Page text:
Why My Quest for the “Perfect” Health Diet Was Ultimately Fruitless

Perhaps, if you are a modern millennial-era human, you have been on the social media and seen a post or two about a certain health diet and how it is literally the healthiest way to eat. 

Vegan, paleo, keto, all-fermented, Whole 30, etc., etc., etc.

If you are at all concerned about your health, you’ve probably watched videos or even researched these diets for yourself and thought “ohmygosh I need to be doing this diet.”

You plan out all the amazing healthy superfoods you’re going to eat, you buy sauerkraut and alternative milk or maybe some tofu and almond butter and just having them in your grocery bag on the way home makes you feel healthier and more vibrant.

But sooner or later, the crushing weight of your whole life, small children, husbands to feed, grocery money to budget, and the fact that gluten is delicious come crashing in on you and you either can’t stick with the diet or you never even start it in the first place, instead spending time daydreaming about the glorious, all-healing, superfood-packed, divinely revealed health diet you will go on.

One of these days…

OK, maybe this isn’t you, but this was definitely me, and for many years. The problem was, though, that while I had a good grasp of what constituted “healthy” foods and was aware of many different types of health diets, I was confused and overwhelmed as to how to apply these to my life.

I constantly see a lot of these misperceptions about health and diet out there and, as Biblical Christians, I think it’s important to take a step back, a deep breath, and think about diet and nutrition with a little more Grace and plain practicality.

Here’s what was wrong with how I was thinking, and what I have learned over the past year:

We Live in a Fallen World 

Bam, bingo, jackpot, this is it–the reason for so many of life’s problems. Ok, actually, literally all of life’s problems, if you have a Biblical worldview.

We gain weight, get bad skin, get eczema, asthma, hormone imbalances, cancer, or any sickness, not to mention die because we live in a fallen world affected by sin.

Our bodies, like the food we eat, are beautiful, amazing creations, hand-designed and formed by the Creator God, Lord of the Universe. But all creation is fallen. 

This means our bodies and our food sources are imperfect, which leads me to the most important bottom line we all need to face when it comes to health and diet: there is no perfect diet.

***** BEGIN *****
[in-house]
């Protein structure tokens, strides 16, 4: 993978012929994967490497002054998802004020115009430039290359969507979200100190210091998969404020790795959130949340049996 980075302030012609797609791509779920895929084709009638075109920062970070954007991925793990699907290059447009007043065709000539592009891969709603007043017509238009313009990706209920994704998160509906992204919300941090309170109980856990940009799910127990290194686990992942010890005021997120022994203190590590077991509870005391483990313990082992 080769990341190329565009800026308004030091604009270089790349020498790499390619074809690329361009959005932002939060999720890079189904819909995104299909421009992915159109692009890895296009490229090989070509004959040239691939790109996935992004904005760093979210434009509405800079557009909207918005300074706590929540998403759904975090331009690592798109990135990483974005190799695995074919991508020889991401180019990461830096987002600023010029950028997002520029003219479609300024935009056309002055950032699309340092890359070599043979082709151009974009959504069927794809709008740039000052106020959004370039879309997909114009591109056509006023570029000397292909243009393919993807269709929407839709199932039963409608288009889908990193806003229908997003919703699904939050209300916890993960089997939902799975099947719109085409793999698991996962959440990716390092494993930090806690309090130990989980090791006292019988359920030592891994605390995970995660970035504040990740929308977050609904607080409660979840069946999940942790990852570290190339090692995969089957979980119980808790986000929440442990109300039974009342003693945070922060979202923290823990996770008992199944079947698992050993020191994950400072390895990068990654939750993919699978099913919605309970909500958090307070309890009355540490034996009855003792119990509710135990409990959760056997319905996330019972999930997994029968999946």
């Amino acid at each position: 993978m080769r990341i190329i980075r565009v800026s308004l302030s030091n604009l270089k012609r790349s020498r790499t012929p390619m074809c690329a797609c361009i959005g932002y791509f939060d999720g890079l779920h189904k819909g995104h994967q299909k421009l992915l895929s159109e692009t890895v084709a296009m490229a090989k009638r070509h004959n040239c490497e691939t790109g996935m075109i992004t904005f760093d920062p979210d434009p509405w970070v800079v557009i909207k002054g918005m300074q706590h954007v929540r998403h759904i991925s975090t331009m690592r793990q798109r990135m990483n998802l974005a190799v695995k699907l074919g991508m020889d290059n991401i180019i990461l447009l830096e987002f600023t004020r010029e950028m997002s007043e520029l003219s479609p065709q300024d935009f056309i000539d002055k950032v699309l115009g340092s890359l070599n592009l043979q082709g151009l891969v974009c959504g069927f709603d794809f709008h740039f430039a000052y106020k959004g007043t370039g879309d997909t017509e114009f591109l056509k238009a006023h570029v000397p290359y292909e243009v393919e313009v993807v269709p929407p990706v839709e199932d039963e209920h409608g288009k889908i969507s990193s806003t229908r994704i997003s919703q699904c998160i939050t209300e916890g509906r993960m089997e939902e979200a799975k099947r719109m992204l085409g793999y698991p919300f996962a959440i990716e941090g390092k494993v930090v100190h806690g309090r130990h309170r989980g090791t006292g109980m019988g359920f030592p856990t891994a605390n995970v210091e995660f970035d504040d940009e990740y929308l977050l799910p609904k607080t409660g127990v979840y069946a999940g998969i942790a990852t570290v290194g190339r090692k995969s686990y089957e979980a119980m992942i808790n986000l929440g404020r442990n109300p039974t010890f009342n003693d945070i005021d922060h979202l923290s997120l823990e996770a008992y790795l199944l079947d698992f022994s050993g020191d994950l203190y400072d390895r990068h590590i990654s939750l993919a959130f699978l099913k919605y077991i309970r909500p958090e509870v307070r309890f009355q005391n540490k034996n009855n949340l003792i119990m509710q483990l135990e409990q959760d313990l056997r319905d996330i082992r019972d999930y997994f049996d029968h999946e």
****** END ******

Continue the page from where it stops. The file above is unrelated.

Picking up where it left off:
I could end this blog post right here, of course, but next comes the best part:

There Are Many Different Ways to “Eat Right” 

See, the quest for the perfect diet is just like the quest for the perfect life in general. It all boils down to the beautiful dichotomy of Christian life: we will always be imperfect in these mortal bodies, and yet we are constantly and consistently perfected in Christ.

In the same way, while we live in a fallen creation, it is a beautiful creation and the fingerprints of God’s perfect design is still everywhere.

There are so many wonderful foods out there that are so nourishing and healing for our bodies, and we as humans made in God’s image are capable of discovering details about and utilizing the wonders of creation to heal and improve (to a point) our bodies.

There’s a lot of conflicting information out there about which diet is “best” but the truth is, which diet is right for you is a lot like a post-Cross Christian walk as well:

We Are All Unique 

We are all individuals, and just as our walk with the Lord will look different from someone else’s, our own personal relationship with food and the types of foods that are healing and beneficial for our bodies is going to change person to person.

This can be very technical: you might not be able to tolerate a type of food that is incredibly beneficial to someone else’s health, or any overall type of eating, macro balance, or way of dividing up portion sizes might be either really beneficial for you or not.

However, the formation good habits and developing the self-control necessary to change something as important as the way we eat every day is very psychological and spiritual, so you need to take more into account than simply “eating healthy foods.” There’s a very simple physical reason for this as well:

Physics Still Applies 

At the end of the day, when it comes to weight loss at least, we tend to view “healthy foods” as foods that “help you lose weight”, but in reality, and technically, according to tried and tested scientific research, losing and gaining weight comes down to calories. God created a world with certain rules to how physical matter behaves, and this can be applied to weight loss.